We also face great difficulties in the taxonomy of diseases, where the age-old war between lumpers and splitters continues to rage. A lumper is one who prefers to group similar things together for convenience, and a splitter is one who tends to focus on and classify subtypes. One complaint about the term Oriental is that it is too “lumpy,” that it does not usefully distinguish the great diversity of cultures that may be found on the huge land masses east of Europe. I sympathize with that argument, but I also acknowledge that splitters can sometimes take things too far. There are no less than thirteen distinct varieties of Guillain-Barre syndrome.
There’s also the annoying problem of medical terms being put to common use and thereby losing or changing their meaning. Abortion is one such word, which long ago was synonymous with miscarriage. Mental retardation is a fantastically descriptive term, as applied to patients who have diminished mental capacity because of a problem with brain development. The only problem is that grade school kids started using it as an insult. Retarded is only the latest in a long line of similar words which have been commandeered this way; idiot, imbecile, moron, dumb, and cretin were also medical terms, once upon a time.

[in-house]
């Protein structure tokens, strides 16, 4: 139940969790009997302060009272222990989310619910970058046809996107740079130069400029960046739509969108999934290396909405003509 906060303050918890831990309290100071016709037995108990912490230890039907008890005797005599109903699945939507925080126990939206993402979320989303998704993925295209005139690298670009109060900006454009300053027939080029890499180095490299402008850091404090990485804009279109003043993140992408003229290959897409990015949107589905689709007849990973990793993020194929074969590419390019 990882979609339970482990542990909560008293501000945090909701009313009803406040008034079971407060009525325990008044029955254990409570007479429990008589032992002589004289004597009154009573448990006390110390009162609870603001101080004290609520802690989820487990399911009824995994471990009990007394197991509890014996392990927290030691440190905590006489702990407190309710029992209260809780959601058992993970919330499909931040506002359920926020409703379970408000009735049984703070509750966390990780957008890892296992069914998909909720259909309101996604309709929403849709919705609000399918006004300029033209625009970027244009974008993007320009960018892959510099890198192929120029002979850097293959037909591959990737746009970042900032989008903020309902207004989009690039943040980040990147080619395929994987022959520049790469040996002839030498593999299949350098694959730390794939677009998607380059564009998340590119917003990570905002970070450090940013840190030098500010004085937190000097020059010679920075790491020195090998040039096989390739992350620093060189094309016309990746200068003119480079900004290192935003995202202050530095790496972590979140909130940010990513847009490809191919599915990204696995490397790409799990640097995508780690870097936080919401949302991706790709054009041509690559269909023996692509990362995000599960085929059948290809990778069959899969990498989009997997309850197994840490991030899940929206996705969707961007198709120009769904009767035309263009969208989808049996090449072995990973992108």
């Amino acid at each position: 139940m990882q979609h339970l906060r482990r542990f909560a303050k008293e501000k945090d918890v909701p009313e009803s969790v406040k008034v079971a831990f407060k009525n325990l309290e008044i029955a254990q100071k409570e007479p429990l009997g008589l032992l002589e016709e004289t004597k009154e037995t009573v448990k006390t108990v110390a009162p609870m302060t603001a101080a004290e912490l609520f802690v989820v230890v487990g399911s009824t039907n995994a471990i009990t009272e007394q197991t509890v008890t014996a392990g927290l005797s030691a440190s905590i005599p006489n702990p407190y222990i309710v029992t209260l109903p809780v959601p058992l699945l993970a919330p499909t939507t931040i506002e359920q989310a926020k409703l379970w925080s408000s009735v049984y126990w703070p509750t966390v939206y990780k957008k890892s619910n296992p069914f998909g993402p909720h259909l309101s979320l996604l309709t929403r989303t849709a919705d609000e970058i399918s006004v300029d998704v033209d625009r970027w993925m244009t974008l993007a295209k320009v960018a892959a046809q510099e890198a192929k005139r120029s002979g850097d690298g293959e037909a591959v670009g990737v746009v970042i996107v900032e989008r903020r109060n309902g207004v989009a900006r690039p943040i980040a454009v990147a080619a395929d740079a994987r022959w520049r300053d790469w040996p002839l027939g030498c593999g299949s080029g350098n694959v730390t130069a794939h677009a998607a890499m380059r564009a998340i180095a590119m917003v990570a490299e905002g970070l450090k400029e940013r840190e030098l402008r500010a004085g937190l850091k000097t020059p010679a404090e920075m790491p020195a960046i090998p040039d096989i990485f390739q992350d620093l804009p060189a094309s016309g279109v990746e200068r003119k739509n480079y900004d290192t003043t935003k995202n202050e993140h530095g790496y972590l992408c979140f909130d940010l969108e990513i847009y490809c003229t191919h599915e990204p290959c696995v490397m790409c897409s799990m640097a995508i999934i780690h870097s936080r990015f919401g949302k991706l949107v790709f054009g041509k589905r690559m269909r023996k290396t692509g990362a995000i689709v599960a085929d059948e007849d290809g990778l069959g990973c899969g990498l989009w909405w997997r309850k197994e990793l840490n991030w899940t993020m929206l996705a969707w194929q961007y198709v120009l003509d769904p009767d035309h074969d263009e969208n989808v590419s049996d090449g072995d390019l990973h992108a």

So what is the new medical jargon to replace mental retardation? I would tell you, but the schoolyard bullies might be reading.
This problem of evolving meaning is the most persuasive argument against using the term Oriental to describe people. This word, initially purely descriptive, has unfortunately been used as a term of disparagement sometimes, and is therefore offensive to some people.